There are problematic caveats to this list; its sampling and metrics are both somewhat suspect, which I’ll discuss below. But Norton does have access to a huge amount of data, and at the very least, this list is indicative of internet activity, if not legitimate risk.
Without further ado, the list:
- Washington, D.C.
- San Francisco
- Raleigh, N.C.
- Austin, Texas
- Portland, Ore.
Seattle was the clear champion, as the only city to place in the top ten of every single category. But Boston scored highly thanks to its record levels of spam, and our nation’s capital ranked third due to an extremely high level of Internet usage (the percentage of users who access the internet five or more times a day is nearly 40% higher than the national average there).
The most conspicuous absences on the list are any of the three American megacities: New York City, Los Angeles, and Chicago. Their failure to place (or success in not placing, really) is probably due to the problem of population: Many of the metrics used to measure cybercrime risk are directly related to wealth, and it’s much difficult to maintain a steady percentage of wealth in bigger cities. In fact, these ten cities are all relatively small, and relatively rich; the biggest is San Francisco, the 12th biggest (and 1st richest) city in the country. Minneapolis, ranked the 7th riskiest city, is only the 47th biggest, at well under 400,000 people, while Detroit, the nation’s poorest major city and also its 11th largest, ranked at the very bottom as the least risky city in the country.
Now for the problems.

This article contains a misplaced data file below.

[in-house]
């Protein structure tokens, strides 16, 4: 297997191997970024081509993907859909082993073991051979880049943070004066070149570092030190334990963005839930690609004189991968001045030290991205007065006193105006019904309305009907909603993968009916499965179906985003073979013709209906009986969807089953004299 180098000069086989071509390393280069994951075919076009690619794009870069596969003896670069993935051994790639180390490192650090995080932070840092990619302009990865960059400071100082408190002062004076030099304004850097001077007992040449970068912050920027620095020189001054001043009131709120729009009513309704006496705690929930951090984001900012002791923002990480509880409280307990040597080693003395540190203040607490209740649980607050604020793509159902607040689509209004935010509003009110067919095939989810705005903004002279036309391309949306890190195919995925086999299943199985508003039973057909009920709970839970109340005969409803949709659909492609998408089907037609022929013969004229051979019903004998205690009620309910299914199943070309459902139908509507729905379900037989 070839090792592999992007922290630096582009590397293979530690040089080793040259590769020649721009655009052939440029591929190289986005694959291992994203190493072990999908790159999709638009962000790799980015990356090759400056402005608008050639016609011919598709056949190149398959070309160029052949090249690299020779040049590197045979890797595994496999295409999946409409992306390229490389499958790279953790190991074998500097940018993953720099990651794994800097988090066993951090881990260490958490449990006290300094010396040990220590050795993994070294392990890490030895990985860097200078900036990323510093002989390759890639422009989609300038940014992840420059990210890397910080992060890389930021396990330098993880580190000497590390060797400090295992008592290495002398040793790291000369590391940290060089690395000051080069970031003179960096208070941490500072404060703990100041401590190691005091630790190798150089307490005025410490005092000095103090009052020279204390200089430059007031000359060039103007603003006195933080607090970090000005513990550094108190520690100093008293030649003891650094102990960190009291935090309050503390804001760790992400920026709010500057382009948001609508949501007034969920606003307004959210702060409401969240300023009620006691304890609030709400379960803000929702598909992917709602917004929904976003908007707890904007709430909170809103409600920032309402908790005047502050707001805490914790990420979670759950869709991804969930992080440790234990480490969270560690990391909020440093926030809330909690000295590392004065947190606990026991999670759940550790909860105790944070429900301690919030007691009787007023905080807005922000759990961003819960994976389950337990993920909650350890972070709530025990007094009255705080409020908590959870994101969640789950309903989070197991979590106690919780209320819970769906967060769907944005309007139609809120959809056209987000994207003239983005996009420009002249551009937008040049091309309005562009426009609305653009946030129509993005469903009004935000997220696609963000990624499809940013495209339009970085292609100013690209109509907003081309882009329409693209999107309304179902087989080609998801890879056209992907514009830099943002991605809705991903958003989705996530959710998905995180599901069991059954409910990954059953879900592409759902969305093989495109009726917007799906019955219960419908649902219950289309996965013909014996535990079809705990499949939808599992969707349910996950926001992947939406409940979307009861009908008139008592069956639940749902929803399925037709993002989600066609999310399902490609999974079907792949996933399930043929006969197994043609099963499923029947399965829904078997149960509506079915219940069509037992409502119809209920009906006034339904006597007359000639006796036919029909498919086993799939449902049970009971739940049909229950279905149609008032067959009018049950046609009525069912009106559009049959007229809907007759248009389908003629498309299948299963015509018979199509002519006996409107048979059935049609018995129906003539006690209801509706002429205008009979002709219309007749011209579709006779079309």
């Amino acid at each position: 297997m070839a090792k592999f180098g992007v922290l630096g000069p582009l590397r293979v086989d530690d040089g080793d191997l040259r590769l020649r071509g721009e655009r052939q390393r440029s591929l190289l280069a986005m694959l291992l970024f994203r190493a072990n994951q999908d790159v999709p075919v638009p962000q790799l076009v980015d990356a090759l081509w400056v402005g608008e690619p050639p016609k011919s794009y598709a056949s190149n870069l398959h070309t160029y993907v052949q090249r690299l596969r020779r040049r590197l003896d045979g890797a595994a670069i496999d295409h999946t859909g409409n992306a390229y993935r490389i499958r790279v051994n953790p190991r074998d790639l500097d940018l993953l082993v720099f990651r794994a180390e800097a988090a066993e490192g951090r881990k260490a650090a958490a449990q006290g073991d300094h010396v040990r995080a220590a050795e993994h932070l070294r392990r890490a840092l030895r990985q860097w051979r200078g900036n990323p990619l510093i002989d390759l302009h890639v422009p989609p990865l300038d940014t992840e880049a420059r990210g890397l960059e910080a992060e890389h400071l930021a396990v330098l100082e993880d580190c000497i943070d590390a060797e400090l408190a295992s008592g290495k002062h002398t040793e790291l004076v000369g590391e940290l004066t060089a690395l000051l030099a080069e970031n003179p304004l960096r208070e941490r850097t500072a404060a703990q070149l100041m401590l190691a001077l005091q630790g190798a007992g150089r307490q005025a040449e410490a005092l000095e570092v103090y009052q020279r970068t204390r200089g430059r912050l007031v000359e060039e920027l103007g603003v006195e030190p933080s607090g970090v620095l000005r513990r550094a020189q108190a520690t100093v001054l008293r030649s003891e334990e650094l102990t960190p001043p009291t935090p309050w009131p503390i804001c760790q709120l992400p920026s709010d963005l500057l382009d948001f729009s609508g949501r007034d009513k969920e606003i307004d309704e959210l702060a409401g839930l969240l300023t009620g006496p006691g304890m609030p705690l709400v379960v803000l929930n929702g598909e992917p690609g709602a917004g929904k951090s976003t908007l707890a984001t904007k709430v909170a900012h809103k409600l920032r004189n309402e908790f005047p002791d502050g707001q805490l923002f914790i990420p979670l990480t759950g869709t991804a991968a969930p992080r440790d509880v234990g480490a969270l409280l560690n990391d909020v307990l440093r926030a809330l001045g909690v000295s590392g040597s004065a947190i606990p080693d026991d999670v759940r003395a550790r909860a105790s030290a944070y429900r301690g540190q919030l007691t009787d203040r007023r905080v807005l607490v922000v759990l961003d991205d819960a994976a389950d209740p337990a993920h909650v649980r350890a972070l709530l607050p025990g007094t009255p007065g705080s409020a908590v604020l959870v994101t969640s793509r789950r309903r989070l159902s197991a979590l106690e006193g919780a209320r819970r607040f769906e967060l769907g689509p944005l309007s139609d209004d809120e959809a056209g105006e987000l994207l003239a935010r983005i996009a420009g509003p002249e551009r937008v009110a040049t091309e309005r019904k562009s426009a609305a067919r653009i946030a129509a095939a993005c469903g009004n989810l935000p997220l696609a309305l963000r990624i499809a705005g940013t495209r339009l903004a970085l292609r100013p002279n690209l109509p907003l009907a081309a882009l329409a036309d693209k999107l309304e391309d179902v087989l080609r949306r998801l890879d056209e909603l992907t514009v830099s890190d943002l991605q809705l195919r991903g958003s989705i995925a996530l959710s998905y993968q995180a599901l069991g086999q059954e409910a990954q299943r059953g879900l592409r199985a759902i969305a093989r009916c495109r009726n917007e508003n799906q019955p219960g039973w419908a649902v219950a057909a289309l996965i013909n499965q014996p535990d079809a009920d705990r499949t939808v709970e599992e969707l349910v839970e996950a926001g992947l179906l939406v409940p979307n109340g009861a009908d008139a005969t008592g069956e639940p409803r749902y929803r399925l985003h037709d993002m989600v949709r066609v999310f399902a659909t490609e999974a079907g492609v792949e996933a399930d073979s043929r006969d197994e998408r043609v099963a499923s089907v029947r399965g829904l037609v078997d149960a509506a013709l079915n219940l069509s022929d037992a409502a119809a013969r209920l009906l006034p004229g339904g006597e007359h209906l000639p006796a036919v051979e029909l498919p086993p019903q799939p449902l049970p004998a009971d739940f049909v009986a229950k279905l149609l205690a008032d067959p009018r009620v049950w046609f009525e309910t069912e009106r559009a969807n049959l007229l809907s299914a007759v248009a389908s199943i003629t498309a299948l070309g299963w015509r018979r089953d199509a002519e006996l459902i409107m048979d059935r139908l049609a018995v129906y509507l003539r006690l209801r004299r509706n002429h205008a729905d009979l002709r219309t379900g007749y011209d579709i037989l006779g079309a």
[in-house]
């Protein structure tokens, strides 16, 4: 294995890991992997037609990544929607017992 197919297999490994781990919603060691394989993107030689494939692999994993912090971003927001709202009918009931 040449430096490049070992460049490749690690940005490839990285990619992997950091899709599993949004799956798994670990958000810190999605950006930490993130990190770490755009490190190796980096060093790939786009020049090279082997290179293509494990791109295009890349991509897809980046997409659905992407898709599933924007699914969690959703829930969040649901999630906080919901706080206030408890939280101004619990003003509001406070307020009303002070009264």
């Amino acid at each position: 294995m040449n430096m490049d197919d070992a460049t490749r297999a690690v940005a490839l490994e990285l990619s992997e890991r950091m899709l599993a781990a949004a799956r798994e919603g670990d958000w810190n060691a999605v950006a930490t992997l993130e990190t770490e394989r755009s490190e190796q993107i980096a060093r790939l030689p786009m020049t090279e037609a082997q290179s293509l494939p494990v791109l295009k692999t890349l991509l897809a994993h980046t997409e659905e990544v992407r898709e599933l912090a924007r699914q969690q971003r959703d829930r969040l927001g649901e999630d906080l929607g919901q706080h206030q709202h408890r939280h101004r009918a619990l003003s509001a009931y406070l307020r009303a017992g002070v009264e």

1. While Norton’s sample is undeniably huge, it’s also undeniably homogeneous; it consists entirely of Norton users. Norton estimates that includes about a third of the total internet-using American populace, but a huge percentage of that third consists of either enterprise users (a group with similar internet habits) and inexperienced users (a group highly at risk of cybercrime).
2. It leaves out every single Mac and Linux user in the country. It’s a big sample, yes, but not a particularly representative one.
3. Norton weighs “expenditures on computer hardware and software” in their list–but I fail to see how someone with a $2,500 Mac Pro is more at risk than someone with a $250 Acer netbook. In fact, it seems likely that it’s the other way around–someone willing to spend lots money on a computer is more likely to have both the expertise and the incentive to defend themselves against cybercrime.
4. Many of the metrics simply measure “Internet usage (including time spent online, whether a user has a broadband connection, and wireless hotspots). There’s certainly a correlation between cybercrime and Internet usage, as it’s quite difficult to get a virus if you don’t own a computer, but it’s not a cause-effect relationship.
5. The study ignores the bell curve of Internet usage: The more you use a computer, the more likely it is that you can avoid cybercrime due to experience.
However, Norton’s cybersecurity experts assure me that the hard data on cybercrime (like number of attempted malware infections, spam, bot-infected computers, and cyber-attacks) are weighted much more heavily than those categories I suspect to be irrelevant, like the cost of a user’s computer. The study is better seen as simply a look at American Internet users who are also anti-virus software users–and some of the categories are extremely interesting. Who’d have thought that Boston would be a center for spam? Now you Bostonites know that it’s not your fault–it’s your city.